However, when the town realized it hadn't been fixed, the town board decided to put up the money to get it fixed.

Then later in 2006, Douglas County passed a resolution stating that the siren was there to honor the area's first responders. That resolution still stands, Frisby said.

Minden is not unique in having an ordinance directing non-white people to leave at sundown, and it is not the only town that had a siren associated with that ordinance, said Tyler Parry, assistant professor of African American and African Diaspora Studies at UNLV.

"These towns are not all white by accident," Parry said, "They were intentionally trying to keep out predominantly African Americans in most parts of the country, but in the case of the West, in places like California, Arizona and Nevada, there were laws specifically discriminating against Native Americans and people of Asian descent as well." 

He said sirens can be found in the Midwest and the upper South.

The idea behind the sundown town was that the town couldn't promise people of color protection when the sun went down, he said. 

But really they were an example of how Jim Crow laws, that are often associated with southern states, really extended around the country.

"Jim Crow-style policies of segregation did permeate throughout the United States into the Midwest, into the West and into the North and they had very similar policies," he said, "Jim Crow-style segregation really did touch every part of America, Las Vegas included and Northern Nevada."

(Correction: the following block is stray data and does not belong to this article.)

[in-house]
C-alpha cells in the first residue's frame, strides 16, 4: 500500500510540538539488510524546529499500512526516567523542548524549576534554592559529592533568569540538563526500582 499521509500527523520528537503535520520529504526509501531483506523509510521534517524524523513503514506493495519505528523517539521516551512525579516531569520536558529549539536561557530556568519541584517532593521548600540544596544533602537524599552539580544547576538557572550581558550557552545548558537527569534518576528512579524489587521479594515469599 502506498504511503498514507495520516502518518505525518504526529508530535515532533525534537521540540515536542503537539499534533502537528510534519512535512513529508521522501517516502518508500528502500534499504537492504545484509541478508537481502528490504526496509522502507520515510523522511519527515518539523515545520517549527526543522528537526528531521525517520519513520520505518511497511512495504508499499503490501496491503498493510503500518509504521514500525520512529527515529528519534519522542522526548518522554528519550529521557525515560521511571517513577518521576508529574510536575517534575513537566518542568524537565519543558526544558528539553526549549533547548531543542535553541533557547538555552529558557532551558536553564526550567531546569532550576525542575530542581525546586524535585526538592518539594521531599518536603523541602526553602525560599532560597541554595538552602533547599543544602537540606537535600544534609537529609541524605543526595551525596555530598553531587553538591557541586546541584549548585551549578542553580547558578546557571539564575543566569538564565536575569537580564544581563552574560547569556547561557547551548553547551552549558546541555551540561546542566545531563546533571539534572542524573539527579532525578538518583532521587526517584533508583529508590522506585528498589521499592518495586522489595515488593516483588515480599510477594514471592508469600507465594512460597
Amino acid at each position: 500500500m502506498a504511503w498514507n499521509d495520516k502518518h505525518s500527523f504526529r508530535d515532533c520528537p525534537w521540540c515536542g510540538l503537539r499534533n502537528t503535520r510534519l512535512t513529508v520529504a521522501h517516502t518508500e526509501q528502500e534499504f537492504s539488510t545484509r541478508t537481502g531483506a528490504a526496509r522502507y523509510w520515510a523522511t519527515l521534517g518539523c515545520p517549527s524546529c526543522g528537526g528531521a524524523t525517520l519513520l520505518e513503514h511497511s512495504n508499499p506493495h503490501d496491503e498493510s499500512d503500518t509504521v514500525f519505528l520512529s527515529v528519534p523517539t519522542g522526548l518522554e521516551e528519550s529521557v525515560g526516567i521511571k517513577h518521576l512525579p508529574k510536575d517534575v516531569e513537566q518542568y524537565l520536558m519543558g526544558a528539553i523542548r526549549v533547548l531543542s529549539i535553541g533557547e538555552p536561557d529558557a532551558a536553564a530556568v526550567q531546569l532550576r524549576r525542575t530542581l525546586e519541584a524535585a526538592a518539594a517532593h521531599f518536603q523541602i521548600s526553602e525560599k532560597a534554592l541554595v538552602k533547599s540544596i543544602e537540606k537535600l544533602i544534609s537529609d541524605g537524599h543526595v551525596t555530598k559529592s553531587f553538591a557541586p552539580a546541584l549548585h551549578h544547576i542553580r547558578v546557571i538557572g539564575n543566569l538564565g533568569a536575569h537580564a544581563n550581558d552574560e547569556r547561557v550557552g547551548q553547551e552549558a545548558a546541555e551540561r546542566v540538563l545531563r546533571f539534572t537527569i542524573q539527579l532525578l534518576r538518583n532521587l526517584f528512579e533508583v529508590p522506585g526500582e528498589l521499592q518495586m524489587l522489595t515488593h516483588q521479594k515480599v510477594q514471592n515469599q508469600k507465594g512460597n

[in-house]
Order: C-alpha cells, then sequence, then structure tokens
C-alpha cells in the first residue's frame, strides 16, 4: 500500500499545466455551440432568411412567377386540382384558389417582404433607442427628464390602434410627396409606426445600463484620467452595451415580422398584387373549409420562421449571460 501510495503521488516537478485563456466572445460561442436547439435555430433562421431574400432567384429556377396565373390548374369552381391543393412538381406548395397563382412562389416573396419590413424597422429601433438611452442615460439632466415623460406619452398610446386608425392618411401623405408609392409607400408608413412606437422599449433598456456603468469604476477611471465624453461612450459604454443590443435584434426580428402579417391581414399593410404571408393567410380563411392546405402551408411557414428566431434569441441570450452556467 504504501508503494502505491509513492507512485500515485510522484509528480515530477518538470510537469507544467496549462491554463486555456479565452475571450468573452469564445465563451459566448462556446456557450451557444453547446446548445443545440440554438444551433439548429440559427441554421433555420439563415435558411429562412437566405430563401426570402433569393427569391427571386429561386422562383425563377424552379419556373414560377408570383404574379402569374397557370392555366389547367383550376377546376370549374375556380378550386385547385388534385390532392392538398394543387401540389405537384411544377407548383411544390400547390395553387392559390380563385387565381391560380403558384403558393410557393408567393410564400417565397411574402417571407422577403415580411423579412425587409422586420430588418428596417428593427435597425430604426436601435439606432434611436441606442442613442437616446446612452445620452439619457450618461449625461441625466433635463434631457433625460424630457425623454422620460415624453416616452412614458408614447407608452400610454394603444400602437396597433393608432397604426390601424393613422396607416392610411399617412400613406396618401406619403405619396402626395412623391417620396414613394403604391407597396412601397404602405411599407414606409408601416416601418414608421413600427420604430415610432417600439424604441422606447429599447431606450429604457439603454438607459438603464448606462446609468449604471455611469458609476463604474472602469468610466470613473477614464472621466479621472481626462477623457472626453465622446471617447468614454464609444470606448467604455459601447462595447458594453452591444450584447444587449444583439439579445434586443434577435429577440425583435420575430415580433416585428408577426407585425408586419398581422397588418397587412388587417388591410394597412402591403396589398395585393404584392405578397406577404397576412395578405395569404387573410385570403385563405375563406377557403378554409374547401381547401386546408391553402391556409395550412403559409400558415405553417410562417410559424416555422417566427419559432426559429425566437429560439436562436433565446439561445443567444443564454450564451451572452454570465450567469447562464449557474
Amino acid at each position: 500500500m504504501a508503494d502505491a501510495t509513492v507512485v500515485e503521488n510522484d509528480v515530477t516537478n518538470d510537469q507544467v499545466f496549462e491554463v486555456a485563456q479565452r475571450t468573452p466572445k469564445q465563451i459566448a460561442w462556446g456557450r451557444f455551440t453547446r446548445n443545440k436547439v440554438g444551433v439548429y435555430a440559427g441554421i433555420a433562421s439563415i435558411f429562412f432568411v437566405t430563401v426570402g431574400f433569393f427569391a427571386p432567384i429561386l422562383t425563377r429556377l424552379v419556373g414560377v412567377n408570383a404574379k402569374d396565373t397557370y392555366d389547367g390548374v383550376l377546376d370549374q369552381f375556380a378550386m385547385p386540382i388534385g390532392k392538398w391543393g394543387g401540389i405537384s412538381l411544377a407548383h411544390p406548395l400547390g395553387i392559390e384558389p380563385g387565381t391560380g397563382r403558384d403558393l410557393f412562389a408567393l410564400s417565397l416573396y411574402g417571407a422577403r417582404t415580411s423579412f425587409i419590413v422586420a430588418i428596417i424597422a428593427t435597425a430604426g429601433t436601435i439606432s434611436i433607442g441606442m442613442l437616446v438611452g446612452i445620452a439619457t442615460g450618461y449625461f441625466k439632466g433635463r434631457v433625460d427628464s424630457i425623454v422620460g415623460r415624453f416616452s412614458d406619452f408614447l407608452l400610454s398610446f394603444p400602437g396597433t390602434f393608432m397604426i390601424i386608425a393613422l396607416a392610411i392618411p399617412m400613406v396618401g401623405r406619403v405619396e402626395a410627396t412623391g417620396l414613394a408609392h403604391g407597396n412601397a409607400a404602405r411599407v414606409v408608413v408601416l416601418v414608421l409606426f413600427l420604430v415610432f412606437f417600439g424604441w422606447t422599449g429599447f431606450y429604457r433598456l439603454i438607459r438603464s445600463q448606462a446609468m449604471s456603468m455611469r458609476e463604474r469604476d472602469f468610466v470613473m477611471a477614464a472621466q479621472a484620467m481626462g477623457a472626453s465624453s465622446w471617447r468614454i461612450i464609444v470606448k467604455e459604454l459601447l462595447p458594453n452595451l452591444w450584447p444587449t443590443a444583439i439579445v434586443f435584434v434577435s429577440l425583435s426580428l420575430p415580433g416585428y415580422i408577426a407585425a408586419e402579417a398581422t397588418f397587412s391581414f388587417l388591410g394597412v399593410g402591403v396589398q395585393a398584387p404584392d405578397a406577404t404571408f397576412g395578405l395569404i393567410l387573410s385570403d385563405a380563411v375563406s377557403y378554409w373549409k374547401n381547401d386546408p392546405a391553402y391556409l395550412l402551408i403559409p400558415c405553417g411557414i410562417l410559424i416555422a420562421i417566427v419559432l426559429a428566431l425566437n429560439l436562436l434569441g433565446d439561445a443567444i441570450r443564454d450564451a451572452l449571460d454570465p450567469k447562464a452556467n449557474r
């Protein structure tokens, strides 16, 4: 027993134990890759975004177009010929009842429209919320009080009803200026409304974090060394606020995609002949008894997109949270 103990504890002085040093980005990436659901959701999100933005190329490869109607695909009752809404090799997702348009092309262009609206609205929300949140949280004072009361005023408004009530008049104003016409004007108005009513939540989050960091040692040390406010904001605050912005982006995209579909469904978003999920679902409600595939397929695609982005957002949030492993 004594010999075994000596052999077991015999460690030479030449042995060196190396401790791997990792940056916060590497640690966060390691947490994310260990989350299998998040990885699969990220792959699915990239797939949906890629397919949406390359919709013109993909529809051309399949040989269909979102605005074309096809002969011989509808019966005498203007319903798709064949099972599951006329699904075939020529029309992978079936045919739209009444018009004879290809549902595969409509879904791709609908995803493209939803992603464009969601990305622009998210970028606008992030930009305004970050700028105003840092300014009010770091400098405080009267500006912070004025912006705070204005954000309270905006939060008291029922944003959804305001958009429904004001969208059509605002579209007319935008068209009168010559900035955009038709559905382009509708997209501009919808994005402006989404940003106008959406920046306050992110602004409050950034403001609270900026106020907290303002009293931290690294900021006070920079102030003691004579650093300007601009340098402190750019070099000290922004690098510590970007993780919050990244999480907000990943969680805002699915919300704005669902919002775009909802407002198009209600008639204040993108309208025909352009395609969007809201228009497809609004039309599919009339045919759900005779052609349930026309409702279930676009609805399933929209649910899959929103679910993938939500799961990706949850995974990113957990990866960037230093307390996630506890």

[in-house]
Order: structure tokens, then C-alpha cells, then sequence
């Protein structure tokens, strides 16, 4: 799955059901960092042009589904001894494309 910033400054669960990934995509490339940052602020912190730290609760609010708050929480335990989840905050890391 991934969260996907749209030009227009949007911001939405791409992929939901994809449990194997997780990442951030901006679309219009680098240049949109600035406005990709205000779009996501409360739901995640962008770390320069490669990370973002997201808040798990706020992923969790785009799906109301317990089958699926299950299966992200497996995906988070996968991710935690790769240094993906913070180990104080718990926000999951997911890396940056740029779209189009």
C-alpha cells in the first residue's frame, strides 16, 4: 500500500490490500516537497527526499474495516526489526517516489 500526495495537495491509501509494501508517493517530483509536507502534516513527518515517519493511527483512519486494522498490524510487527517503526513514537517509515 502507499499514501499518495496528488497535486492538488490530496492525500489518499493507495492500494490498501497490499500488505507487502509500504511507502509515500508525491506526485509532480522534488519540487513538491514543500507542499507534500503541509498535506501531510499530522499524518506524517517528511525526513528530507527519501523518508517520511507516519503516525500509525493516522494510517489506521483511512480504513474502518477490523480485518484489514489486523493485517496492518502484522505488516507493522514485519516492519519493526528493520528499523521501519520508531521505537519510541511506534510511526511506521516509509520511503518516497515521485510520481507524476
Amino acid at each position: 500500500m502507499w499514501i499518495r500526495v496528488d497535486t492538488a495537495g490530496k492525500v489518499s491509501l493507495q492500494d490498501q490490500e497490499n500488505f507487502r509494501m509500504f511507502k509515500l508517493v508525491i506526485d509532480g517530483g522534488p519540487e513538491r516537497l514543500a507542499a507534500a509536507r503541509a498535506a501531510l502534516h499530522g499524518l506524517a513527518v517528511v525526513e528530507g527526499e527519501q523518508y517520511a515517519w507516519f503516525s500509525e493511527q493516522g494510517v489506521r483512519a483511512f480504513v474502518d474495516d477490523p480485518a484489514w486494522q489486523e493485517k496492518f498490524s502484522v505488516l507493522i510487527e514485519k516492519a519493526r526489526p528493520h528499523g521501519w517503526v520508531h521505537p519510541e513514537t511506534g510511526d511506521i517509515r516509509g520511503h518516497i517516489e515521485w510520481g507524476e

The argument from people who want to keep the siren is that even if it was associated with the sundown law a century ago that symbolism has changed. 

 "I'm sympathetic to the idea that monuments and symbols can be changed and adjusted, described and dealt with but I think what really needs to happen is that people really need to hear out these marginalized and unrepresented groups for the trauma that is actually associated with these symbols," Parry said.

Parry said it seems strange to cling to something that you know is violating - even symbolically - the rights of citizenship.

As for Frisby, he said he has spoken, only briefly, with Chairman Smokey, but he is more than willing to have another conversation to see if they can come to a solution.

"I'm a person that if I think change needs to happen or there is a problem I'm a solution-oriented person. I come with solutions and not just - it's got to be turned off," he said.

Frisby said there have been discussions about a way to honor first responders and the areas' indigenous peoples.  

John Frisby, town manager, Minden; Tyler Parry, Assistant Professor of African American and African Diaspora Studies Program, UNLV; Serrell Smokey, Chairman, Washoe Tribe of Nevada and California


Stay Connected
Zachary Green is the Coordinating Producer and a Reporter for KNPR's State of Nevada Program. He reports on Clark County, minority affairs, health, real estate, business, and gardening. You'll occasionally hear Zachary Green reporting and fill-in hosting on the State of Nevada program.